I could say “I lost my baby.” But, I didn’t lose her like the red marmot windbreaker that my husband gave me for Christmas one year. I loved that jacket. I didn’t misplace her with my keys, running frantically around the house muttering “I’m going to be really late now.” And I didn’t lose her like the 20 lbs that slipped easily off my body after delivery.

I could say she was “born sleeping” but I feel like that is misleading. Though the image is lovely–it reminds me of that Christmas song, the one that sings “the little Lord Jesus, no crying he makes.” My daughter didn’t cry, her eyes were closed, like she was asleep. But her heart didn’t thump in her tiny chest circulating blood throughout her body. I didn’t hold her, tummy to breast, hearing her tiny little sighs while she slept. She never opened her eyes.  She didn’t wake up.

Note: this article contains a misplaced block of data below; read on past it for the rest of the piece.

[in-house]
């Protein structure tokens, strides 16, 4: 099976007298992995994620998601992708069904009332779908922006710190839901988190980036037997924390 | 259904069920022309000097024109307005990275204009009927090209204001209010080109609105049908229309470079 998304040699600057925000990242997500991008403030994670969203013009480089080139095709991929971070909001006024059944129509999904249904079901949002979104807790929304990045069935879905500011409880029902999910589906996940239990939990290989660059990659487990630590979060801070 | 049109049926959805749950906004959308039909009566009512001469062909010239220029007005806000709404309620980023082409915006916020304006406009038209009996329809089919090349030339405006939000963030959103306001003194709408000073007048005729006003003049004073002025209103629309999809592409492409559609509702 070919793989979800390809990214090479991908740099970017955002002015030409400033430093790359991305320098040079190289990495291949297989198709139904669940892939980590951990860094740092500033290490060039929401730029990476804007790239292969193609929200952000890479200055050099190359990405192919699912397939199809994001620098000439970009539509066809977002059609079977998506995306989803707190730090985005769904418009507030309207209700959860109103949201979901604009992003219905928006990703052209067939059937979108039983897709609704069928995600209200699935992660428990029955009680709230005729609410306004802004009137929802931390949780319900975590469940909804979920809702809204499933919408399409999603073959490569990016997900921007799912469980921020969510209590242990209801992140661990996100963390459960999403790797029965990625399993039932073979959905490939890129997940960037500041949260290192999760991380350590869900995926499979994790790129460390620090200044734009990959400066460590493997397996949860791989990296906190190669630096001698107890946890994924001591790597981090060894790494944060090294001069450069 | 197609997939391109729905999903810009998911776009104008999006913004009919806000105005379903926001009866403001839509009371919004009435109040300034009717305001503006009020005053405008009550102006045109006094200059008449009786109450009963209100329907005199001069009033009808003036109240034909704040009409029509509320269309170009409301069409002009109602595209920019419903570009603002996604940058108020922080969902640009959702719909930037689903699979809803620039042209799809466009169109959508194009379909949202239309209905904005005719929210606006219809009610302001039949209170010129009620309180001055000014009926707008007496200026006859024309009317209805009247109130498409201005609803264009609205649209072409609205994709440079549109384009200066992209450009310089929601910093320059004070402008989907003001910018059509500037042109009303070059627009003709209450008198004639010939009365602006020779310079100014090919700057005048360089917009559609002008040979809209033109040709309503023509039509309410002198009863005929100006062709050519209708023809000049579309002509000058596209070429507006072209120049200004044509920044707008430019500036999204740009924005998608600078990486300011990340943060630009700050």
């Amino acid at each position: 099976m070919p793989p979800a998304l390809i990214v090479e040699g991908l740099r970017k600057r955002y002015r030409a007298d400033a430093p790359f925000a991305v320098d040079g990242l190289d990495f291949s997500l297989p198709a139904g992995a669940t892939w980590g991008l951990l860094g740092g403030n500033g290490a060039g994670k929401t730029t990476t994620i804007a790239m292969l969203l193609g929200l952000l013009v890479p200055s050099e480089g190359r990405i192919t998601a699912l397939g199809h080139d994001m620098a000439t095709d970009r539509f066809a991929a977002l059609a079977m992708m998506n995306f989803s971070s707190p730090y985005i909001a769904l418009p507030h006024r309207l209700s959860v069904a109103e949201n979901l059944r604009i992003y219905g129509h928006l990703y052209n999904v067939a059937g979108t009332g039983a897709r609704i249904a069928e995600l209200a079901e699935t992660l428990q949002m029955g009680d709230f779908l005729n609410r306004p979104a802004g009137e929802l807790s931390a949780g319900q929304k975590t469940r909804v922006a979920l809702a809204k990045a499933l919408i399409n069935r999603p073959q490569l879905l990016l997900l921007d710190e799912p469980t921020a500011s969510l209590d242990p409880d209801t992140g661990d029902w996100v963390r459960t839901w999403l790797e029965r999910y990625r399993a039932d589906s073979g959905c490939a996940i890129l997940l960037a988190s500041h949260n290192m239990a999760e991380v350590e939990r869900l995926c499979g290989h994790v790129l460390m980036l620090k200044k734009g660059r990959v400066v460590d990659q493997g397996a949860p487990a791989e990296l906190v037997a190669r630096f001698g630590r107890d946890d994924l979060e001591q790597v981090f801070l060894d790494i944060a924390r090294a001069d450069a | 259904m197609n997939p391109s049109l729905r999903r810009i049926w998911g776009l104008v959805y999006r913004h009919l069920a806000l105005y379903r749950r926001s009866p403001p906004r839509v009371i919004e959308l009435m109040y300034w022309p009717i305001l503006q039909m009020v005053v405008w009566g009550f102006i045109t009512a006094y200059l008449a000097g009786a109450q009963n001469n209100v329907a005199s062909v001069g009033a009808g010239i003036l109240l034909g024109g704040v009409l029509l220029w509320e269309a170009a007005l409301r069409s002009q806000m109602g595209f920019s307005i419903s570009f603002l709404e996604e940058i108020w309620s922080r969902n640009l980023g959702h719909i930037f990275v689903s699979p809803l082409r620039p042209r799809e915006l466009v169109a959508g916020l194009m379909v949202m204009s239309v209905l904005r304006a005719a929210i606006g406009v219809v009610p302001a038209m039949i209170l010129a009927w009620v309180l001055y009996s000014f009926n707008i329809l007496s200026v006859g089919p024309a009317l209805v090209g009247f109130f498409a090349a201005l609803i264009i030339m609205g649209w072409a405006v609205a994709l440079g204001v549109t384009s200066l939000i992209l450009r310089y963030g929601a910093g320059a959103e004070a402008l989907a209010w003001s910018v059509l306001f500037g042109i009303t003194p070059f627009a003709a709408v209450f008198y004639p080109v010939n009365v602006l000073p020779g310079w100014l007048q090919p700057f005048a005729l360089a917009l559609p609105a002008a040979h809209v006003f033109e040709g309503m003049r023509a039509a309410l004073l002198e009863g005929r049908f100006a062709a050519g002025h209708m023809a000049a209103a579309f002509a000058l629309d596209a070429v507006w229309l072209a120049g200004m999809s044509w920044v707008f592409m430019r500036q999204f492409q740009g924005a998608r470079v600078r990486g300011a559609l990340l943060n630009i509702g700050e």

I could say, like many do, that “she was born an angel” or “I’m a mommy to an angel baby.” But I really don’t believe that to be true. If there are angels–and I would like to believe that there are–my human baby didn’t transform into a celestial being when her heart ceased beating.

I could say she “passed away” or “didn’t make it”.  But then there may be assumptions. People will wonder, did she die because she was premature? Was sick? From SIDS or suffocation? Shaken baby syndrome? I want it to be clear to people that she never took a breath. I’m unsure why this is important to me.

I once worked in a long-term care facility. The terminology used to announce death was “expired.” As in “Mrs. Jones expired last night.” But my beautiful baby isn’t a tub of yogurt gone bad. She isn’t the license plate tabs that we forgot to renew in the midst of our grief. She isn’t a credit card buried deep in a purse.

I feel frustrated that our culture doesn’t address death head on. I feel anxious (actually I feel sick at the thought) to delve back into the real world. I have no idea how to prepare for this.

 

When did you return to work after your loss? What words did you use to tell others what happened?

Fetal Heart Rate: Not Detected

I killed my baby. Not directly, not intentionally, but my inactions caused her death. Apparently I have left the “Anger” stage (for now) and have delved right into the “Bargaining” stage.